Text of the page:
Now in Laos Day 207: A Bitter Pill to Swallow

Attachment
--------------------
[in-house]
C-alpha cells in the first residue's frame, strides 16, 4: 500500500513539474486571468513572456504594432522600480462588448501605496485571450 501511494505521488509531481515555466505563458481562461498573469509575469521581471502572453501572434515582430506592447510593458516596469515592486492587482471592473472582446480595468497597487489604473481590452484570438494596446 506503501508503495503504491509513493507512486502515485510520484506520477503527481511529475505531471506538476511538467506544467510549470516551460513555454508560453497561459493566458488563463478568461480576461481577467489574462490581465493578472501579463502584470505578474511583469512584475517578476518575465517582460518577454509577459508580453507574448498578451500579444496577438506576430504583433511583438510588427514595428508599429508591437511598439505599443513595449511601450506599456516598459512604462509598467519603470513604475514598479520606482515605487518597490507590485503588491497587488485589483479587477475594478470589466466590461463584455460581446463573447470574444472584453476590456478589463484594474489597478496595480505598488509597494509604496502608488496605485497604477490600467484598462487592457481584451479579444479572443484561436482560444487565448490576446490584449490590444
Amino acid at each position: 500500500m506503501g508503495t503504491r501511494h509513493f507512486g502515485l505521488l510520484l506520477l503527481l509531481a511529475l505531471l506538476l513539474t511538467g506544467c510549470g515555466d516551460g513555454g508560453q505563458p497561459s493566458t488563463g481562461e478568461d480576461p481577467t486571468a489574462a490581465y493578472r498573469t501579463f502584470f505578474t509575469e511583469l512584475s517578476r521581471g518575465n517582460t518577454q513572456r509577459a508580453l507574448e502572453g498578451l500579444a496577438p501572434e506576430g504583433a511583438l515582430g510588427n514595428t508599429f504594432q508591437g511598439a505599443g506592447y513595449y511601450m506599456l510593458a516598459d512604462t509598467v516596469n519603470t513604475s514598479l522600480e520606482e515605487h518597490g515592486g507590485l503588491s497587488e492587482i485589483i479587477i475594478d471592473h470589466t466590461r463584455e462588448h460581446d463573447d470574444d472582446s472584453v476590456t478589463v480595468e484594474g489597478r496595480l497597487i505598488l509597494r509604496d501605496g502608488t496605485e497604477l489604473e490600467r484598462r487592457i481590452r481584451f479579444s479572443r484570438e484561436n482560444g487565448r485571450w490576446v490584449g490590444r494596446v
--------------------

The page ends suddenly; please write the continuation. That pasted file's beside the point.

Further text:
I awoke earlier than even my alarm clock had arranged but well in tune with the local time of rising with the sun. Packed up and resisting the temptation of consuming an unsatisfying bowl of mystery for breakfast, I set out onto the dusty dirt track none too troubled to begin with seeing mostly smooth reddish brown earth under my wheels with the exception of the requisite jutted out stones. The road initially didn’t leave me too intimidated as I firmly put myself away from whatever civilization stood behind me. Occasionally cars and motorbikes drove past (flying by me since my pace slowed to five mph in spurts) so I was mostly out here on my own counting down the kilometers on my odometer to reach the point of the Xe Bang Fai River at Ban Pakphanang where I hoped to arrange some floating craft to drift me down the river towards the cave of my dreams. Soon enough I realized why the motorbike rental owner advised of this direction since it planned on hopefully saving me much pain and aggravation by cutting out an extended stay on the gravel and rocky roads all the way to Boulapha Town which stands as the closest base to the cave. These roads tested every bit of my will to continue. I could never say that it delved into the hell of that one ‘road’ in Vietnam but the number of rocks outgrowing their position on what SE Asians choose to call a road made me question why I should bother. Besides the quest for adventure, I so desired to witness what could possibly lurk within this cave, a cave that had only recently been discovered and few had the fortune of walking and boating through, that I was willing to risk a little bit of myself whether that be my own patience or a section of my untapped skin. I probably looked down at the odometer too much but I desperately wanted the nightmare of this road to be put behind me so that I could reap the rewards of all the scrapes and bruises. Along with repeatedly glancing at the odometer and speedometer, I kept my eyes squarely dedicated on the road in front of me knowing that one mistake, one blessed miniaturized boulder could alter my perception of the world in a flash. I had many close calls that struck a shiver up my spine and further coursed through every nerve in my body. With each near mishap I came to a halt, shook myself from the depths that my confidence was plummeting to, and prayed my body would be spared this once. I rode through mud, over poorly built bridges with enough cracks questioning their own resolve to support the next passenger, and streams that convinced me to walk through rather than take that fateful tumbling chance. I saw several Laotians ride through those rivers bumping along with rarely any trouble but I on the other hand was not bred for this. Hell I struggled just to walk the bike through while revving the engine to give it that necessary boost to continue over whatever boulder or crevice that stood in my path. I kept reminding myself that each trial I came across was one step in the direction of the almighty goal. At times I stopped to ask a local if I was heading in the right direction and how much further I stood but especially out here communication was nearly nonexistent. Eventually I reached a river that seemed incapable of being crossed and assumed it must be Xe Bang Fai. While I saw passengers (some still sitting upon their motorized steed) getting ferried across on essentially a canoe, I tried communicating with hand signals pointing forcefully down the river where I assumed the cave lay and using every manipulation of the cave’s name hoping I might stumble across the one that may ring a bell. They nodded or shook their head without giving me any sense of reassurance. Even though I could clearly see engine powered canoes sitting across the river they proved ignorant time and time again. I still had the phone number of the motorbike rental owner but no one around seemed to own a phone which partly didn’t surprise me considering the depth in poverty of these surrounding isolated villages. A bridge was being built for accessible crossing of the river in likely the 22nd century figuring the way things work out here and so I searched the construction site for the one guy that may possibly be able to deliver my call. In one truck just finishing up his own call, I found my guy. Even though he clearly knew what I wanted, he didn’t seem to be willing to oblige. After some desperate begging, he called the number and so I came in contact with the rental guy but apparently I found the rare jackass that didn’t have a single friendly bone in his body to translate the situation of the river and my current predicament ultimately leading to him hanging up on my sole English speaking resource. I went back down to the river to assess the situation knowing that I had no plans of giving up considering how much I had gone through and put up with to get here. The language barrier was not going to put me down nor any other excuse that might deter any other in my situation. Sure enough one of the girls powering the ferry canoe with her oar seemed to understand what I wanted and waved me onto the canoe. I motioned to her that I would park my motorbike on this side of the river since I had no desire to teeter within the precarious confines of the canoe while sitting atop the bike but she had other intentions for me. So there I sat or rather stood on my motorbike within the canoe with my feet trying with all their unstable and misaligned might to balance this floating craft that was within a few inches of swallowing up water and taking me down with it. Against all odds I made it across and brought the bike ashore where the girl took me to what I can only assume was her home and father that had been napping (a favorite pastime and hobby of all SE Asians) who seemed to be the man taking me to Xe Bang Fai Cave. At this point, we had to arrange a price. She wrote down an exorbitant price that I should have bargained but since I truly wanted to see this cave that badly and I had given so much of myself already to get here I accepted the terms and in the best way I could through gestures and on the paper communicate that I was paying for not only transport there and back but also into the cave to explore as well. From there I boarded the motor powered canoe that would in all my hopes and dreams send me into this barely discovered cave. I sat crunched up Indian style on the boat’s floor while the man kept scooping out water as we cruised along past limestone rock forest stopping every once in awhile when the engine stalled or needed gas. Also along the way we passed swimming water buffalo, naked kids at play splashing in the water, and perplexed, confused villagers curious about why I was here and what designs I had for this far off, isolated part of Laos. This man spoke no English and likely didn’t understand more than the word hello. After close to an hour charging upriver we finally made it to the cave but he pulled the boat off to the side on shore despite my minor initial protests until I figured I probably needed to pay some kind of admission. On shore, I saw the vacated ‘tourist office’ which was basically a two-square meter open hut with a flat raised bamboo wood bed for likely the attendant to nap open. My boatman disappeared likely to find a representative. Since I hadn’t paid anything yet as per the unwritten rule in Asia I wasn’t too worried by his disappearance. As expected no one turned up but on the other hand unexpectedly, he would not take me into the cave. With all the rocks and boulders at the entrance to the cave, the boat could not fit in which I accepted but what didn’t accept was my denial into the cave. I wanted to pick up that damn boat regardless of its size and weight and carry it up and over those boulders so that I could get into the cave and explore what I most sought for. A canoe, a wooden raft, something had to be around to get me in there. I did not suffer this much and spend this much time, money, and energy just to look at the mouth of the regardless of how impressive it was. The water was too high for me to walk along the inside edge of the cave so all I could do was sit and sulk on a boulder while trying to peer into the mysterious darkness that held untapped potential. I had seen some National Geographic photos early on weeks ago in my anticipation of my future visit and knew that a world of possible dreamlike formations awaited. The sense of the unknown captured me and thus killed my spirit knowing I had done all this just to come up short. I had a long moment with myself looking up swallowed within the gaping jagged mouth of this cave while sparrows or bats whisked into an out. I had some many questions and no answers to justify some acceptance of the current truth. Some times in life no matter how hard you try, no matter how much you commit, some things are simply out of your control and leave you short of your expectations. However after further contemplation, I realized that that should not stop me from trying, to keep working to the next goal. Life isn’t easy, it holds no promises or guarantees. I will keep striving, fighting. Today might not have been my day but another awaits me and on that day I will be ready like all the rest. I sat there for awhile feeling beaten before returning to the boat and the waiting boatman. Just across the river, I met some local villagers and an English speaking man who had some working association with the cave. I was told that apparently the best time to visit the cave was during the dry season when the water levels were lower which made no sense for a boat trying skirt through a river cave. Then he said that the canoes that are normally here were in use in the village or on the other side of this 15 km river cave or some other bullshit location. I told him to translate to my boatman that since I wasn’t able to go in and see the cave that I would only pay 75% of the agreed upon price and as all evidence had appeared the message seemed to be acknowledged as far as I could tell. The boatman took me back to the original river crossing after initial rainfall that seemed to piss on my situation while I sat there in a lesser mood than when we first departed in search of the cave. On shore at the village I gave the girl the 75% fraction of the price which displeased and the boatman looked beside himself as well. I explained through gestures and short simple phrases that I was firm on my stance. Fair is fair. I gathered my things and took my motorbike to the water crossing meeting the girl once more. I wasn’t sure whether I would have to wade through the water to get across if she were to spite but she took me across anyways. On the other side, she asked for what in my opinion was inflated rate for ferrying me across the river which I refused and then awkwardly tried to escape while she initially tried to hold me back as I revved up the engine and pulled away. I don’t know who I was fooling. If any villager had a desire they could have caught up with me since I moved as slow as molasses on that shitty piece of roadway. In my long waited pursuit of genuine paved road taking my time knowing the potential consequences, I still slipped and fell as another middle finger on a day tried to break my spirit. I picked myself up and continued having no desire to ride a meter longer but with no other choice but to ride. Eventually I made it back to pavement and felt blessed. I still had time in the day to reach Thakhek and get ride of the motorbike once and for all but I had a lot of road to cover and lots of time to question my stability on the bike. Many times whether it was my nerves or reality itself, I felt myself swerves and wondered whether lightning would strike an eighth time after my seven previous falls. Bringing it all further in perspective, I saw a grouping of people and pulled off traffic around a tuk-tuk that had flown off the road and into the ditch with fatality being a certain possibility. When I finally at long last after a day that began at sunrise and now ended near dusk, I felt blessed to be alive and know that I would likely never have to ride a motorbike again or at least for a very long while. After dinner at the market, I returned to my room knowing tomorrow would be a needed respite to sleep in and gather myself to some respectability.